Vietnamese parish celebrates Tet, gets Ash Wednesday dispensation
By Albert de Zutter
Catholic Key Editor
KANSAS CITY - There was polite applause when Bishop Raymond J. Boland made a surprise announcement at the annual Tet Mass at the Church of the Holy Martyrs Feb. 5. But when his announcement was repeated in Vietnamese the congregation filling the church issued a collective "Ah" of surprise and appreciation, and burst into loud clapping.
Albert de Zutter/Key photo
A dragon menaces Bishop Raymond Boland and parishioners outside the Church of the Holy Martyrs Feb. 5, after the Tet Mass. The dragon dance is done to the beat of a drum, and ends with the beast lying down in submission.
The announcement? That the congregation would be dispensed from fast and abstinence on Feb. 9, the actual day of Tet, the lunar year marking the start of the year of the rooster, "so you can celebrate appropriately," Bishop Boland said. Feb. 9 also happens to be Ash Wednesday, the start of Lent.
As has been his custom, Bishop Boland was the principal celebrant at the annual Mass marking one of the two main celebrations of parishioners of the ethnic Vietnamese parish - the other being Christmas. Father Joseph Phan Trong Hanh, pastor, and Father Raymond Tu, associate pastor, concelebrated.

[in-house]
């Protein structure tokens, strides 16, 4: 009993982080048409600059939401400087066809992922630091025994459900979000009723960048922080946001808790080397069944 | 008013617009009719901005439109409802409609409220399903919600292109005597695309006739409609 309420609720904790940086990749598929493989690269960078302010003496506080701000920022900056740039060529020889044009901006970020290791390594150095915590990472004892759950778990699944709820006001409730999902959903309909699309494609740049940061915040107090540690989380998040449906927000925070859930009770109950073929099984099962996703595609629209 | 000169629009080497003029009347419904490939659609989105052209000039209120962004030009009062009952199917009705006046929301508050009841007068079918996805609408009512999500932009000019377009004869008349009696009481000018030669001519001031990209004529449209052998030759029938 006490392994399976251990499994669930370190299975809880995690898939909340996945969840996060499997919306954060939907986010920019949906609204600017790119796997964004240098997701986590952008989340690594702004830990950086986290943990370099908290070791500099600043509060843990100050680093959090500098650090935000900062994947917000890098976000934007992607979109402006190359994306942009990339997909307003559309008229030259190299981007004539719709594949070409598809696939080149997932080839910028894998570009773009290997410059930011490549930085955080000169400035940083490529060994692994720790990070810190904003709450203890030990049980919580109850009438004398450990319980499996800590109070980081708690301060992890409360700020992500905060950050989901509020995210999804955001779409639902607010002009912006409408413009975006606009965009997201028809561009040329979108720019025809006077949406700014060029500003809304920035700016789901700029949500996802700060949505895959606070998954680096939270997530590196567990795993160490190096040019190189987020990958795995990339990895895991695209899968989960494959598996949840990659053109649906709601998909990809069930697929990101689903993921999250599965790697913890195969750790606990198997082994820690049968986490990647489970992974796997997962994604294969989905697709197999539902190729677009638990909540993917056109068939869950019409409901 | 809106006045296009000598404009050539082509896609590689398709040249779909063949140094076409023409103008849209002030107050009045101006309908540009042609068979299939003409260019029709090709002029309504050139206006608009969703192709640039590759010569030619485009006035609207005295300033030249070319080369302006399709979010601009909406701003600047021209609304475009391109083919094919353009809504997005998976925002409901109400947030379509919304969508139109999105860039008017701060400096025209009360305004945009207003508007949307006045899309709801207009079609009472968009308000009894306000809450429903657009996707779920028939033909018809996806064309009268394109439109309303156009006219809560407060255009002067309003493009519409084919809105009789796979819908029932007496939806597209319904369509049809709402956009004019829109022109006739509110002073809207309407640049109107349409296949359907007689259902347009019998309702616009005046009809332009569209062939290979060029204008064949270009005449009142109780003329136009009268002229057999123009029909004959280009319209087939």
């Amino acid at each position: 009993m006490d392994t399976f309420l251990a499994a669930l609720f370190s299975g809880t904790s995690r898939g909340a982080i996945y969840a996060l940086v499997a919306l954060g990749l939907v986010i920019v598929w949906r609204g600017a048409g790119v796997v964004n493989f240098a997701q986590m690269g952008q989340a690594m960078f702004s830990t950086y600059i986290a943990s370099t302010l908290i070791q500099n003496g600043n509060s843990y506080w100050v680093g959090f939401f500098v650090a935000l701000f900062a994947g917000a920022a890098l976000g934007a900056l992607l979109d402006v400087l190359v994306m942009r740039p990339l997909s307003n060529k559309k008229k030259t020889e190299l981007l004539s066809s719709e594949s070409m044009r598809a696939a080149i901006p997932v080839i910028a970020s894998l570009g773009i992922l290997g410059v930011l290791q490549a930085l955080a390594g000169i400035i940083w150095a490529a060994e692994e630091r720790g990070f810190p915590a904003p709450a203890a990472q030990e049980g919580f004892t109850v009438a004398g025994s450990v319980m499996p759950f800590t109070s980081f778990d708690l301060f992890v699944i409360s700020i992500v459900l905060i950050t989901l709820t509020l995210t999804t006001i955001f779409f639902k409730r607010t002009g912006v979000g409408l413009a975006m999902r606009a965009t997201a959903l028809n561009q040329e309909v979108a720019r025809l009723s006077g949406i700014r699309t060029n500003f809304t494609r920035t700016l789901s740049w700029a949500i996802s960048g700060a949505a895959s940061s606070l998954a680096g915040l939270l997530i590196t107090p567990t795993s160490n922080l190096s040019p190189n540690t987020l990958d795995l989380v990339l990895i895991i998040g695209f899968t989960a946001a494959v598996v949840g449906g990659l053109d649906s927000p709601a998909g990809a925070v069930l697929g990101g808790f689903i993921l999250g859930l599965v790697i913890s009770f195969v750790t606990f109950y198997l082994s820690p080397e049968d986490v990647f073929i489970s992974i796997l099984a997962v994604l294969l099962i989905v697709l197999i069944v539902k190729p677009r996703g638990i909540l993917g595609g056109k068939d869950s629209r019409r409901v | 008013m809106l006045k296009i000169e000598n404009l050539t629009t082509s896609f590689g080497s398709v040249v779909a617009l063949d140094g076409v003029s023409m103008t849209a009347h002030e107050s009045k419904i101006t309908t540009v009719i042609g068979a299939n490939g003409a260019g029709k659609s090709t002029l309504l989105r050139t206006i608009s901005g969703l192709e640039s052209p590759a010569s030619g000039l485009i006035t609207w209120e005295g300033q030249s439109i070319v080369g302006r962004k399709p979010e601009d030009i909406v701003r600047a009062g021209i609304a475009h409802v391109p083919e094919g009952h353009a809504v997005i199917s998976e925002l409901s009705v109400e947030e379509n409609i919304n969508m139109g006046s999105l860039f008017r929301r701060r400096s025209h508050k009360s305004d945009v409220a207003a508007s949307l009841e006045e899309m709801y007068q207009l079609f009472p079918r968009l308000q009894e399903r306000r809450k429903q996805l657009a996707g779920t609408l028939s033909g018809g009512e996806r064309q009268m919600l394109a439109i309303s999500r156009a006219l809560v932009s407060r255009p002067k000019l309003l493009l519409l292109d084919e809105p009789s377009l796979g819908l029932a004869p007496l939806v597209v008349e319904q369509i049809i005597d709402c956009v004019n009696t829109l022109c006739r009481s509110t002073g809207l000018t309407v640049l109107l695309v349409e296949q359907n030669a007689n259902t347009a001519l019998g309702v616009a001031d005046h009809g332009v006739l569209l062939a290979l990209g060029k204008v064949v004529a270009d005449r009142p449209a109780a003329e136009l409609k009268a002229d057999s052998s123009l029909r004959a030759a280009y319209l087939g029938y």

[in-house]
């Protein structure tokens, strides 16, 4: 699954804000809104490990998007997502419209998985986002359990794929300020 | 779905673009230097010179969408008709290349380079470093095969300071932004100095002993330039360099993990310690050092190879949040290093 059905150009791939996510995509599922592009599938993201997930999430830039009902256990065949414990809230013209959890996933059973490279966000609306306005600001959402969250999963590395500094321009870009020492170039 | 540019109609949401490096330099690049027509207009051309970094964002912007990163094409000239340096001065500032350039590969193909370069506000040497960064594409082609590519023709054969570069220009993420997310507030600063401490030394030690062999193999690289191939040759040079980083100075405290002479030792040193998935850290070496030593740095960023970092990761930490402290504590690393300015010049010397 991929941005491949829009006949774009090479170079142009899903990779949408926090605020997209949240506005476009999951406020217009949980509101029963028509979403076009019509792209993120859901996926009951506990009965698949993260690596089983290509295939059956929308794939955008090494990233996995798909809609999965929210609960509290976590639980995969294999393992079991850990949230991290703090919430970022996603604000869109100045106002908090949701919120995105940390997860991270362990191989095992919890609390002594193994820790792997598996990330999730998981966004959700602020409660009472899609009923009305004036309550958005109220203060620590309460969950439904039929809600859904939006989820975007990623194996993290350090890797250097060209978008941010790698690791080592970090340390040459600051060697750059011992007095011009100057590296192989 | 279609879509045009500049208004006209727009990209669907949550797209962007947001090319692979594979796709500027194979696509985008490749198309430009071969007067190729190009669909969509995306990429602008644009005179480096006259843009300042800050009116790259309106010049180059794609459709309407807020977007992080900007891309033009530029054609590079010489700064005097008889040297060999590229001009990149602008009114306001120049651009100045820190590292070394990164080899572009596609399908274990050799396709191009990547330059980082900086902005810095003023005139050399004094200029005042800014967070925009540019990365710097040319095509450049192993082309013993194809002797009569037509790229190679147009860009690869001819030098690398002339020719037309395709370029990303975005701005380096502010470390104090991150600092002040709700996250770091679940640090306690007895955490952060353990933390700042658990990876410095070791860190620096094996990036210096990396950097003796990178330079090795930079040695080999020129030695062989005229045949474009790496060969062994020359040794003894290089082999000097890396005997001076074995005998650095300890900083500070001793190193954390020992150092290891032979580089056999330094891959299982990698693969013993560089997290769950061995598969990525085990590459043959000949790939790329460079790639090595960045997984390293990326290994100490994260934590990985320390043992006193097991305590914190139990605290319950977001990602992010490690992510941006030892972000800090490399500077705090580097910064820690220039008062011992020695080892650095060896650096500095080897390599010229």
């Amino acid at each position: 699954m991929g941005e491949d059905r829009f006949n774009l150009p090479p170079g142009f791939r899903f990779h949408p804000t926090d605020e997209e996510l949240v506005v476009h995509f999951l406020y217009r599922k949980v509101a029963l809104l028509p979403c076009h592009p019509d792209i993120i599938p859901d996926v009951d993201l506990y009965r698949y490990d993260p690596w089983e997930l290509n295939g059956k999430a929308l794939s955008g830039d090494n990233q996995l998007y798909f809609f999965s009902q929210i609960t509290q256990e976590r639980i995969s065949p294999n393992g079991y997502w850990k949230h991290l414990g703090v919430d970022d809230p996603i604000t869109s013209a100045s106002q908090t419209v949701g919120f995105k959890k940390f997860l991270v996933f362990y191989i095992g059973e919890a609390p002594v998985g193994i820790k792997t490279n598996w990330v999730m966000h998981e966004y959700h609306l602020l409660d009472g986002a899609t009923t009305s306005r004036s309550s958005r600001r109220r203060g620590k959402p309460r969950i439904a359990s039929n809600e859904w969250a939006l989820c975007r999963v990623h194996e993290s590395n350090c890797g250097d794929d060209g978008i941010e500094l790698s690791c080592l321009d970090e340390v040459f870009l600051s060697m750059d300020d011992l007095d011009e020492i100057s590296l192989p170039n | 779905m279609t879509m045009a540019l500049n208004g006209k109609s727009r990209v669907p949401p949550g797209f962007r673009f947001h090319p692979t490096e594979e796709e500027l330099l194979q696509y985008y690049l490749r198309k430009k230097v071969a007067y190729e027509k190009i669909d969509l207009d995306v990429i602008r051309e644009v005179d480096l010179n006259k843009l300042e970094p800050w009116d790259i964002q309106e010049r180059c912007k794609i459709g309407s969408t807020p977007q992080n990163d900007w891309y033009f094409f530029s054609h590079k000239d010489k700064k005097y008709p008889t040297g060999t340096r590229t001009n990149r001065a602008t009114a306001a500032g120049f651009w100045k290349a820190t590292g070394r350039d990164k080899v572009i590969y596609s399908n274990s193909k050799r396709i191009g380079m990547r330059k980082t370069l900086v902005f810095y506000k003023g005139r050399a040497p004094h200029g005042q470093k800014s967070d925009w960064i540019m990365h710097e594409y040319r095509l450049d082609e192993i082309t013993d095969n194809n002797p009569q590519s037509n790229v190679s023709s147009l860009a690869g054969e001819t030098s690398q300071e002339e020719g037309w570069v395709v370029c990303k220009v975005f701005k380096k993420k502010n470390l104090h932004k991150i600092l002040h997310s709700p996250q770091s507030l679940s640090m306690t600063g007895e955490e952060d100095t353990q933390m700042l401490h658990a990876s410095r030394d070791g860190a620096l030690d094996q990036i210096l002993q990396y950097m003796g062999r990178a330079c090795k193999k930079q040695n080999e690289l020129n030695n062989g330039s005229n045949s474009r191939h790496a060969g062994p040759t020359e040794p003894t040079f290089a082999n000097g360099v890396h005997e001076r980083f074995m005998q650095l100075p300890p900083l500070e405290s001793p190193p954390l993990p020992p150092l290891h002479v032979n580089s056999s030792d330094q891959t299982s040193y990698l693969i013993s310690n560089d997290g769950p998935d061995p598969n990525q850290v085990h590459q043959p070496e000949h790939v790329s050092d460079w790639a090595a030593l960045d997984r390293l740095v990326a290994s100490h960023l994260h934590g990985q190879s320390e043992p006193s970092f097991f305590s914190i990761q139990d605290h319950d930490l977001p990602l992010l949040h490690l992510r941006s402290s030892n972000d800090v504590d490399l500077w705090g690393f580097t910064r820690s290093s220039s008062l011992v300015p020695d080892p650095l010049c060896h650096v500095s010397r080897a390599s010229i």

Thuy Nguyen read a statement on behalf of the congregation expressing the parish's appreciation for the bishop's presence which, they said, "solidifies your love and care for every one of us."
Their gift to him was a "token of the deep love each one of us has for you."
Bishop Boland in turn said, "You are a very important part of the diocese, and I love to be with you here. I pray that the martyrs will continue to bless you." He also commended them on the purchase of a building across the street from the church for use as a parish hall for the growing congregation.
As part of the annual tradition the bishop, before the final blessing, distributed the parish's gift of a dollar bill in an envelope to every child present. After the final blessing, the congregation gathered outside the church for the traditional dragon dance done to the cadence of a beating drum. The bishop retained one of the small gifts to ward off the power of the beast, who lay down in an act of submission at the end of the dance.
Parishioners then celebrated with a traditional Vietnamese dinner.